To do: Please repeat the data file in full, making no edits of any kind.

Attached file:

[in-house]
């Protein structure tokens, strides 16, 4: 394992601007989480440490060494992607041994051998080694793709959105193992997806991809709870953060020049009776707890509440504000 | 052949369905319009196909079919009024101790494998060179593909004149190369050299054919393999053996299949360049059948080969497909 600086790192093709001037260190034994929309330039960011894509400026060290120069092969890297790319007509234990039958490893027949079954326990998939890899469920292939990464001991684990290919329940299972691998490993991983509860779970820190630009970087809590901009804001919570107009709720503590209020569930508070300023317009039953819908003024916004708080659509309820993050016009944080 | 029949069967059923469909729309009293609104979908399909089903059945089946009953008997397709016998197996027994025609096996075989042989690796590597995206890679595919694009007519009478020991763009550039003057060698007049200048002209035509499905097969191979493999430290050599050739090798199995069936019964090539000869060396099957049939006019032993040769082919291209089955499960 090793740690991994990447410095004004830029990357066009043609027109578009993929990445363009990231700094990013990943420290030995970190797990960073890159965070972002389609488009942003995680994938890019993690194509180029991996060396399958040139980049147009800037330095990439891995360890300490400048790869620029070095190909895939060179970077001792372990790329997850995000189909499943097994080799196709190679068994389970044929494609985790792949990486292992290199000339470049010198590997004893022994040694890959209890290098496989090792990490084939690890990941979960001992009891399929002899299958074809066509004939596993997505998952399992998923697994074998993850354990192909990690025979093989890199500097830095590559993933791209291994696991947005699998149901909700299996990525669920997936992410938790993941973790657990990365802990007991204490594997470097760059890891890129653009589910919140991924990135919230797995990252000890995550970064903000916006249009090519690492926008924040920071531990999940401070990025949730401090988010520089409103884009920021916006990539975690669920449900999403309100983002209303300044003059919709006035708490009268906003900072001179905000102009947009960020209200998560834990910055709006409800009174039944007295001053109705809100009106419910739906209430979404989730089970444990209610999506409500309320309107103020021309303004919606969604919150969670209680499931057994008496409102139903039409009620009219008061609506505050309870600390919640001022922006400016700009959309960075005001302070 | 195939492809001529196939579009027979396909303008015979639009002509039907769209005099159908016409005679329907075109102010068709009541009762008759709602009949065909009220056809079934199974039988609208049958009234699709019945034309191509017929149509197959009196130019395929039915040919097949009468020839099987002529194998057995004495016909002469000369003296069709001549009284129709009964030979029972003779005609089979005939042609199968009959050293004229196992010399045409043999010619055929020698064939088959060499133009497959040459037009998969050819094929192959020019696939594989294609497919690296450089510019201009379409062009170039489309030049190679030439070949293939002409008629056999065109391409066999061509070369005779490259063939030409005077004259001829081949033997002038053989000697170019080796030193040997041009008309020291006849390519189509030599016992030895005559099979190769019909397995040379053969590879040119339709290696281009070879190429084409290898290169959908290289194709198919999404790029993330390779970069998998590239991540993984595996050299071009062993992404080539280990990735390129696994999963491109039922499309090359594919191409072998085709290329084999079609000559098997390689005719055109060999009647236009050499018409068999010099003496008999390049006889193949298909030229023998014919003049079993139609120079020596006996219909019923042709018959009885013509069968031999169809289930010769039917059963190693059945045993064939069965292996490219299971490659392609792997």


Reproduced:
[in-house]
């Protein structure tokens, strides 16, 4: 394992601007989480440490060494992607041994051998080694793709959105193992997806991809709870953060020049009776707890509440504000 | 052949369905319009196909079919009024101790494998060179593909004149190369050299054919393999053996299949360049059948080969497909 600086790192093709001037260190034994929309330039960011894509400026060290120069092969890297790319007509234990039958490893027949079954326990998939890899469920292939990464001991684990290919329940299972691998490993991983509860779970820190630009970087809590901009804001919570107009709720503590209020569930508070300023317009039953819908003024916004708080659509309820993050016009944080 | 029949069967059923469909729309009293609104979908399909089903059945089946009953008997397709016998197996027994025609096996075989042989690796590597995206890679595919694009007519009478020991763009550039003057060698007049200048002209035509499905097969191979493999430290050599050739090798199995069936019964090539000869060396099957049939006019032993040769082919291209089955499960 090793740690991994990447410095004004830029990357066009043609027109578009993929990445363009990231700094990013990943420290030995970190797990960073890159965070972002389609488009942003995680994938890019993690194509180029991996060396399958040139980049147009800037330095990439891995360890300490400048790869620029070095190909895939060179970077001792372990790329997850995000189909499943097994080799196709190679068994389970044929494609985790792949990486292992290199000339470049010198590997004893022994040694890959209890290098496989090792990490084939690890990941979960001992009891399929002899299958074809066509004939596993997505998952399992998923697994074998993850354990192909990690025979093989890199500097830095590559993933791209291994696991947005699998149901909700299996990525669920997936992410938790993941973790657990990365802990007991204490594997470097760059890891890129653009589910919140991924990135919230797995990252000890995550970064903000916006249009090519690492926008924040920071531990999940401070990025949730401090988010520089409103884009920021916006990539975690669920449900999403309100983002209303300044003059919709006035708490009268906003900072001179905000102009947009960020209200998560834990910055709006409800009174039944007295001053109705809100009106419910739906209430979404989730089970444990209610999506409500309320309107103020021309303004919606969604919150969670209680499931057994008496409102139903039409009620009219008061609506505050309870600390919640001022922006400016700009959309960075005001302070 | 195939492809001529196939579009027979396909303008015979639009002509039907769209005099159908016409005679329907075109102010068709009541009762008759709602009949065909009220056809079934199974039988609208049958009234699709019945034309191509017929149509197959009196130019395929039915040919097949009468020839099987002529194998057995004495016909002469000369003296069709001549009284129709009964030979029972003779005609089979005939042609199968009959050293004229196992010399045409043999010619055929020698064939088959060499133009497959040459037009998969050819094929192959020019696939594989294609497919690296450089510019201009379409062009170039489309030049190679030439070949293939002409008629056999065109391409066999061509070369005779490259063939030409005077004259001829081949033997002038053989000697170019080796030193040997041009008309020291006849390519189509030599016992030895005559099979190769019909397995040379053969590879040119339709290696281009070879190429084409290898290169959908290289194709198919999404790029993330390779970069998998590239991540993984595996050299071009062993992404080539280990990735390129696994999963491109039922499309090359594919191409072998085709290329084999079609000559098997390689005719055109060999009647236009050499018409068999010099003496008999390049006889193949298909030229023998014919003049079993139609120079020596006996219909019923042709018959009885013509069968031999169809289930010769039917059963190693059945045993064939069965292996490219299971490659392609792997």